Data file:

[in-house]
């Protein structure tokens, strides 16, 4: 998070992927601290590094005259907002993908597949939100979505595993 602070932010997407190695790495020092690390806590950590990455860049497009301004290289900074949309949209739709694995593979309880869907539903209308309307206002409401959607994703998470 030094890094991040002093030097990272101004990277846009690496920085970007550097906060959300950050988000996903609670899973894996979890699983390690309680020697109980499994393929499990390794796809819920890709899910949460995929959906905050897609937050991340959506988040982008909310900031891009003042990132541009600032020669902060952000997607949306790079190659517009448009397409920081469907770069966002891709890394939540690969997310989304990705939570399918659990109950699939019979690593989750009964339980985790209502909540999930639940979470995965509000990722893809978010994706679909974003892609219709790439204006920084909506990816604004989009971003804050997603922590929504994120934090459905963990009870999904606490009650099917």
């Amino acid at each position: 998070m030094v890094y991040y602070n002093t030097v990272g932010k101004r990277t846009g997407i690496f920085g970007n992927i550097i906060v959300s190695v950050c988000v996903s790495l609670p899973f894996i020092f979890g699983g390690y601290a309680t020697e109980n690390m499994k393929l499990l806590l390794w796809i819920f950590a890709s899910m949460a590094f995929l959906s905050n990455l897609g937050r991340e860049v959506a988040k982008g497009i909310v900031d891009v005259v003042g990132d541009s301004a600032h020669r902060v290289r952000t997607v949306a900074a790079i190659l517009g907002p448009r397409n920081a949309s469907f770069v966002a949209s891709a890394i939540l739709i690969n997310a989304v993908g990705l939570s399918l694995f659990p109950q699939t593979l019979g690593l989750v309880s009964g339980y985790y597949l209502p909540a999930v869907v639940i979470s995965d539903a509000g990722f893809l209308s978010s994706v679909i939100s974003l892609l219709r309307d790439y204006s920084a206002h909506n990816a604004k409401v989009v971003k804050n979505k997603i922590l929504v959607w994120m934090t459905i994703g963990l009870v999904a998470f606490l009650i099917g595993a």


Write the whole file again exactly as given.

[in-house]
């Protein structure tokens, strides 16, 4: 998070992927601290590094005259907002993908597949939100979505595993 602070932010997407190695790495020092690390806590950590990455860049497009301004290289900074949309949209739709694995593979309880869907539903209308309307206002409401959607994703998470 030094890094991040002093030097990272101004990277846009690496920085970007550097906060959300950050988000996903609670899973894996979890699983390690309680020697109980499994393929499990390794796809819920890709899910949460995929959906905050897609937050991340959506988040982008909310900031891009003042990132541009600032020669902060952000997607949306790079190659517009448009397409920081469907770069966002891709890394939540690969997310989304990705939570399918659990109950699939019979690593989750009964339980985790209502909540999930639940979470995965509000990722893809978010994706679909974003892609219709790439204006920084909506990816604004989009971003804050997603922590929504994120934090459905963990009870999904606490009650099917």
């Amino acid at each position: 998070m030094v890094y991040y602070n002093t030097v990272g932010k101004r990277t846009g997407i690496f920085g970007n992927i550097i906060v959300s190695v950050c988000v996903s790495l609670p899973f894996i020092f979890g699983g390690y601290a309680t020697e109980n690390m499994k393929l499990l806590l390794w796809i819920f950590a890709s899910m949460a590094f995929l959906s905050n990455l897609g937050r991340e860049v959506a988040k982008g497009i909310v900031d891009v005259v003042g990132d541009s301004a600032h020669r902060v290289r952000t997607v949306a900074a790079i190659l517009g907002p448009r397409n920081a949309s469907f770069v966002a949209s891709a890394i939540l739709i690969n997310a989304v993908g990705l939570s399918l694995f659990p109950q699939t593979l019979g690593l989750v309880s009964g339980y985790y597949l209502p909540a999930v869907v639940i979470s995965d539903a509000g990722f893809l209308s978010s994706v679909i939100s974003l892609l219709r309307d790439y204006s920084a206002h909506n990816a604004k409401v989009v971003k804050n979505k997603i922590l929504v959607w994120m934090t459905i994703g963990l009870v999904a998470f606490l009650i099917g595993a």